Polycystic Ovary Syndrome (PCOS) is one of the most common hormonal disorders affecting pre-menopausal women and the leading cause of female infertility. Symptoms include irregular or absent periods, infertility or reduced fertility, hirsutism (excess hair growth on the face, chest and abdomen), alopecia (scalp hair loss), acne, obesity and difficulty losing weight and increased risk of miscarriage. Many women also complain of excessive tiredness and fatigue, hypoglycaemia (low blood sugar), and poor memory and concentration.
We don’t know why PCOS develops, but we do know that there are a number of different causes and that most women with PCOS are insulin resistant and thus at risk of a heart disease and diabetes.
Reducing insulin resistance is not only vital for improving PCOS symptoms (regulating menstrual cycles, reducing acne and excessive hair growth and achieving and maintaining a healthier weight), but reducing complications that often follow including heart disease and diabetes.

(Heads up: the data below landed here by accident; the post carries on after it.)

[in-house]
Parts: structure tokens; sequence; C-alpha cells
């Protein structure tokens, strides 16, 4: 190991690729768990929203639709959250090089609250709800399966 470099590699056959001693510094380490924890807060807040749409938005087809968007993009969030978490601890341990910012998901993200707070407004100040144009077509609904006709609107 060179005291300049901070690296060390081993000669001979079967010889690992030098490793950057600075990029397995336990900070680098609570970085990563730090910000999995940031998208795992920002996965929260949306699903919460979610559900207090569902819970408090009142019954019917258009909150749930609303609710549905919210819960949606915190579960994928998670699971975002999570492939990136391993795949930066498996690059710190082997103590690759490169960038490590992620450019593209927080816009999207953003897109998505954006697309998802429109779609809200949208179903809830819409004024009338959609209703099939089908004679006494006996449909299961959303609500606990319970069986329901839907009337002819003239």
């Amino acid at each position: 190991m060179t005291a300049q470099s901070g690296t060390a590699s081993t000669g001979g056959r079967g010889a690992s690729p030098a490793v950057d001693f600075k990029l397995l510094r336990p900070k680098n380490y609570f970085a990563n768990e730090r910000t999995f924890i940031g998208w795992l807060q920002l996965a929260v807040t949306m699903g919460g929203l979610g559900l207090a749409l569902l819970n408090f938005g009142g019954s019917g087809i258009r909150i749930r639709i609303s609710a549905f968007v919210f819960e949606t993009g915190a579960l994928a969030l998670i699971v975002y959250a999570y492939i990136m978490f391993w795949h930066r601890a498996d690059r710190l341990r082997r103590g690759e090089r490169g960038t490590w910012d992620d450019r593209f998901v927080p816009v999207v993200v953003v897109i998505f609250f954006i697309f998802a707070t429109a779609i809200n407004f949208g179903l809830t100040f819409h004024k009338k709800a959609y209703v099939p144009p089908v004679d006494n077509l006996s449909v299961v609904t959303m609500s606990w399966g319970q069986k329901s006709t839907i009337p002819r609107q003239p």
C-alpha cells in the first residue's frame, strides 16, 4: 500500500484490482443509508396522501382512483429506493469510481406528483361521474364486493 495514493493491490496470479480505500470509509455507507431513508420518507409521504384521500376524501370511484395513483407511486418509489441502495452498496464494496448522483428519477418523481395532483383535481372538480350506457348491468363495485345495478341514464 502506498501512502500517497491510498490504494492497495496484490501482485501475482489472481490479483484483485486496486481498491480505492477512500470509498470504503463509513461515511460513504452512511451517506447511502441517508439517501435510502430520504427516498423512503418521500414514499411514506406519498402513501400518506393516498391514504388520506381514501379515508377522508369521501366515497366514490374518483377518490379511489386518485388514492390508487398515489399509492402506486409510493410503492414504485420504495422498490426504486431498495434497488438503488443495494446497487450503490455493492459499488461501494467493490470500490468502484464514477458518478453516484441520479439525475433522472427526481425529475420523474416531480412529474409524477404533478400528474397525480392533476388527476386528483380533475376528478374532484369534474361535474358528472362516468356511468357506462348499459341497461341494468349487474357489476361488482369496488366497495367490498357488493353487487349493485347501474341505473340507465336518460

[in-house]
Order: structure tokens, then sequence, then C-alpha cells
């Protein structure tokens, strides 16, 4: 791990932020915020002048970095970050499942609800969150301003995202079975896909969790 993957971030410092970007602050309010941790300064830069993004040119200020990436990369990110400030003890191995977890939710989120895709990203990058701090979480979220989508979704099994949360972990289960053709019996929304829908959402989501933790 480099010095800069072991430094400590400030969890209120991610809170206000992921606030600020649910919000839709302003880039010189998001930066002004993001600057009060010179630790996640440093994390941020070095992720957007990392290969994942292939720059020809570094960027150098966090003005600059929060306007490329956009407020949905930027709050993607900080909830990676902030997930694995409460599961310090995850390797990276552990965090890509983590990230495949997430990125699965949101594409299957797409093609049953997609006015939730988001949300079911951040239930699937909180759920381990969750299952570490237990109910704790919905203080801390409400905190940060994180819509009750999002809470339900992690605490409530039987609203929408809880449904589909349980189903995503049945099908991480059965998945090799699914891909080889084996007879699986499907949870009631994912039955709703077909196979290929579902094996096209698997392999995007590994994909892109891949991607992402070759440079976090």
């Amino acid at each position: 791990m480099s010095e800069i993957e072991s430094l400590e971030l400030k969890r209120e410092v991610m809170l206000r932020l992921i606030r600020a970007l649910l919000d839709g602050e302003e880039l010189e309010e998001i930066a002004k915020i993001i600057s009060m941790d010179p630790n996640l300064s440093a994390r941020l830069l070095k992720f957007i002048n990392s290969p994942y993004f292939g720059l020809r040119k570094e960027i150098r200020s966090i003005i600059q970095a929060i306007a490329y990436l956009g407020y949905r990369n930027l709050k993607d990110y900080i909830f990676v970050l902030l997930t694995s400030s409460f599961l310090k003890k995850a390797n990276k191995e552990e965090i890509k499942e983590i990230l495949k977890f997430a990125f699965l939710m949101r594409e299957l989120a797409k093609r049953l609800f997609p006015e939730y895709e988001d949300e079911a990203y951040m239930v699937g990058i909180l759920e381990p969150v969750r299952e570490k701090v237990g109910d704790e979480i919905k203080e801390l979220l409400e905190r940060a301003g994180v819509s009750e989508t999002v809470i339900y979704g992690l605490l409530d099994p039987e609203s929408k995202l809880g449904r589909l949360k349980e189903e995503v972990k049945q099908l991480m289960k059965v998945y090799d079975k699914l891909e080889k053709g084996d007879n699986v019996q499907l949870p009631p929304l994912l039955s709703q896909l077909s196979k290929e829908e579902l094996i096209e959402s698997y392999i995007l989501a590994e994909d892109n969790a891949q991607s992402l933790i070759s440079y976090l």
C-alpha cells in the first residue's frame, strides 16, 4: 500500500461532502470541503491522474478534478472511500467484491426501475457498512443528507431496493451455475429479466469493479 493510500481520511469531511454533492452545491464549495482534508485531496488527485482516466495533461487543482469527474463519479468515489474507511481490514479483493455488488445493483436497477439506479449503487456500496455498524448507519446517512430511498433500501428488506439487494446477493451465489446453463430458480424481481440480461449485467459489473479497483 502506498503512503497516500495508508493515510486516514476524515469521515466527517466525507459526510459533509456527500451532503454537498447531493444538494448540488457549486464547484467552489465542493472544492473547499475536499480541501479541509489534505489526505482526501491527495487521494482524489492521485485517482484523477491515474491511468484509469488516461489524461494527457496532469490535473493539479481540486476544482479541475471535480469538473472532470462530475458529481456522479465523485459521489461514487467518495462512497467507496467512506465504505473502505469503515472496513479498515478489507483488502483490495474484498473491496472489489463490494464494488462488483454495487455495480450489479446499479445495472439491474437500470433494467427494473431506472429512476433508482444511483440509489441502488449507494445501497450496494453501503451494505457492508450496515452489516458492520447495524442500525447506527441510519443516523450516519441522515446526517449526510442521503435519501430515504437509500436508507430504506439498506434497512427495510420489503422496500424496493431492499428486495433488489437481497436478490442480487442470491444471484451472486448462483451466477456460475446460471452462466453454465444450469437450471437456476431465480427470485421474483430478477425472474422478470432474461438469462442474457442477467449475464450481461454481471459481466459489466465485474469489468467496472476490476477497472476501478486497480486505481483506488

A recent report published in the American Journal of Clinical Nutrition investigated the most effective diet for women with PCOS, and found that while both a conventional healthy diet and a low GI diet led to weight loss, the low GI diet also led to improved insulin sensitivity. In addition, more women had improvements in their menstrual cycle regularity on the low GI diet. Lead author Dr Kate Marsh says: ‘While low GI diets are commonly recommended for women with PCOS based on research findings, this is the first study to show that a low GI diet does have definite benefits for women with PCOS.’